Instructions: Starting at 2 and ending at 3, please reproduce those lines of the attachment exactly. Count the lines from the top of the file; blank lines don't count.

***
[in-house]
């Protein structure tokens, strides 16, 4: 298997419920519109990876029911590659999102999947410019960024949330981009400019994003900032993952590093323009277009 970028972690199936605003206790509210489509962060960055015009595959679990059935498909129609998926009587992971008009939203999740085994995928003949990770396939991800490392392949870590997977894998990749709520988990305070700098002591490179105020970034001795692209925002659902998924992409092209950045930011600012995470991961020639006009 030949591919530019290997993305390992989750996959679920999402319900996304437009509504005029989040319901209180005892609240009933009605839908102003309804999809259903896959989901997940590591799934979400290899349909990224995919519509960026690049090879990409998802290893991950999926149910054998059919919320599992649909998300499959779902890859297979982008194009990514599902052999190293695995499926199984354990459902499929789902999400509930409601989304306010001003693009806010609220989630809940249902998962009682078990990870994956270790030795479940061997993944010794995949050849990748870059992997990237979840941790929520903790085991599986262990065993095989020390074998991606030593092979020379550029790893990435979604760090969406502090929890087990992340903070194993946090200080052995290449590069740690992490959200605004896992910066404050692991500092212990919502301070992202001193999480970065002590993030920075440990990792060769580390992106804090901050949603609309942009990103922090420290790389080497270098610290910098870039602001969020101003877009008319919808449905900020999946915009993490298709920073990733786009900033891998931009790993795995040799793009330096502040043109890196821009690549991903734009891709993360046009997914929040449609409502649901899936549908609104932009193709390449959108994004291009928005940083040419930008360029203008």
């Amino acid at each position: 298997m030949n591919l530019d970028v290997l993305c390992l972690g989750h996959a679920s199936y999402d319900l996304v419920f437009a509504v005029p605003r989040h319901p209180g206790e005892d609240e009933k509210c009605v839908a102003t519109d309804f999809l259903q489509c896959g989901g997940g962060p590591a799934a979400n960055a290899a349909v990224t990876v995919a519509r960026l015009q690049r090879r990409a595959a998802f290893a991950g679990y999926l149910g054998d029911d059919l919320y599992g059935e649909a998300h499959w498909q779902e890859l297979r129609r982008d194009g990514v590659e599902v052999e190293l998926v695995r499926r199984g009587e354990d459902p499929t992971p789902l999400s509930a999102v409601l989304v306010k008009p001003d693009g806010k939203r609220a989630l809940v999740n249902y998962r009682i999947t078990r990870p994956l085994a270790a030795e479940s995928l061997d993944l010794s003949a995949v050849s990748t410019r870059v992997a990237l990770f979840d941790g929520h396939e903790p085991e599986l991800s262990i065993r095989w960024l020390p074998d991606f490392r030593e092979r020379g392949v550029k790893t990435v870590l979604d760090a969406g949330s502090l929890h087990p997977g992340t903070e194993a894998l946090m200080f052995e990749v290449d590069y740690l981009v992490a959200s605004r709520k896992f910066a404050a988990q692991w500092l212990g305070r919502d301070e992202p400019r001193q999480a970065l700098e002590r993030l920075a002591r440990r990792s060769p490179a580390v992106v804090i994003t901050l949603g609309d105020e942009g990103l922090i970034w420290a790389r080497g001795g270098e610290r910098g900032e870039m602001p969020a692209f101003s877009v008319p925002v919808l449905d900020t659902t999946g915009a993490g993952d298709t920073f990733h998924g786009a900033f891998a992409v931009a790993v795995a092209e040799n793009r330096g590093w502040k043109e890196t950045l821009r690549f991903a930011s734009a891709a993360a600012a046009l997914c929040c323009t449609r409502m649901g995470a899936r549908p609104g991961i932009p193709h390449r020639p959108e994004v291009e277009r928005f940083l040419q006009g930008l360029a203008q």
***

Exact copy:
């Protein structure tokens, strides 16, 4: 298997419920519109990876029911590659999102999947410019960024949330981009400019994003900032993952590093323009277009 970028972690199936605003206790509210489509962060960055015009595959679990059935498909129609998926009587992971008009939203999740085994995928003949990770396939991800490392392949870590997977894998990749709520988990305070700098002591490179105020970034001795692209925002659902998924992409092209950045930011600012995470991961020639006009 030949591919530019290997993305390992989750996959679920999402319900996304437009509504005029989040319901209180005892609240009933009605839908102003309804999809259903896959989901997940590591799934979400290899349909990224995919519509960026690049090879990409998802290893991950999926149910054998059919919320599992649909998300499959779902890859297979982008194009990514599902052999190293695995499926199984354990459902499929789902999400509930409601989304306010001003693009806010609220989630809940249902998962009682078990990870994956270790030795479940061997993944010794995949050849990748870059992997990237979840941790929520903790085991599986262990065993095989020390074998991606030593092979020379550029790893990435979604760090969406502090929890087990992340903070194993946090200080052995290449590069740690992490959200605004896992910066404050692991500092212990919502301070992202001193999480970065002590993030920075440990990792060769580390992106804090901050949603609309942009990103922090420290790389080497270098610290910098870039602001969020101003877009008319919808449905900020999946915009993490298709920073990733786009900033891998931009790993795995040799793009330096502040043109890196821009690549991903734009891709993360046009997914929040449609409502649901899936549908609104932009193709390449959108994004291009928005940083040419930008360029203008």
């Amino acid at each position: 298997m030949n591919l530019d970028v290997l993305c390992l972690g989750h996959a679920s199936y999402d319900l996304v419920f437009a509504v005029p605003r989040h319901p209180g206790e005892d609240e009933k509210c009605v839908a102003t519109d309804f999809l259903q489509c896959g989901g997940g962060p590591a799934a979400n960055a290899a349909v990224t990876v995919a519509r960026l015009q690049r090879r990409a595959a998802f290893a991950g679990y999926l149910g054998d029911d059919l919320y599992g059935e649909a998300h499959w498909q779902e890859l297979r129609r982008d194009g990514v590659e599902v052999e190293l998926v695995r499926r199984g009587e354990d459902p499929t992971p789902l999400s509930a999102v409601l989304v306010k008009p001003d693009g806010k939203r609220a989630l809940v999740n249902y998962r009682i999947t078990r990870p994956l085994a270790a030795e479940s995928l061997d993944l010794s003949a995949v050849s990748t410019r870059v992997a990237l990770f979840d941790g929520h396939e903790p085991e599986l991800s262990i065993r095989w960024l020390p074998d991606f490392r030593e092979r020379g392949v550029k790893t990435v870590l979604d760090a969406g949330s502090l929890h087990p997977g992340t903070e194993a894998l946090m200080f052995e990749v290449d590069y740690l981009v992490a959200s605004r709520k896992f910066a404050a988990q692991w500092l212990g305070r919502d301070e992202p400019r001193q999480a970065l700098e002590r993030l920075a002591r440990r990792s060769p490179a580390v992106v804090i994003t901050l949603g609309d105020e942009g990103l922090i970034w420290a790389r080497g001795g270098e610290r910098g900032e870039m602001p969020a692209f101003s877009v008319p925002v919808l449905d900020t659902t999946g915009a993490g993952d298709t920073f990733h998924g786009a900033f891998a992409v931009a790993v795995a092209e040799n793009r330096g590093w502040k043109e890196t950045l821009r690549f991903a930011s734009a891709a993360a600012a046009l997914c929040c323009t449609r409502m649901g995470a899936r549908p609104g991961i932009p193709h390449r020639p959108e994004v291009e277009r928005f940083l040419q006009g930008l360029a203008q």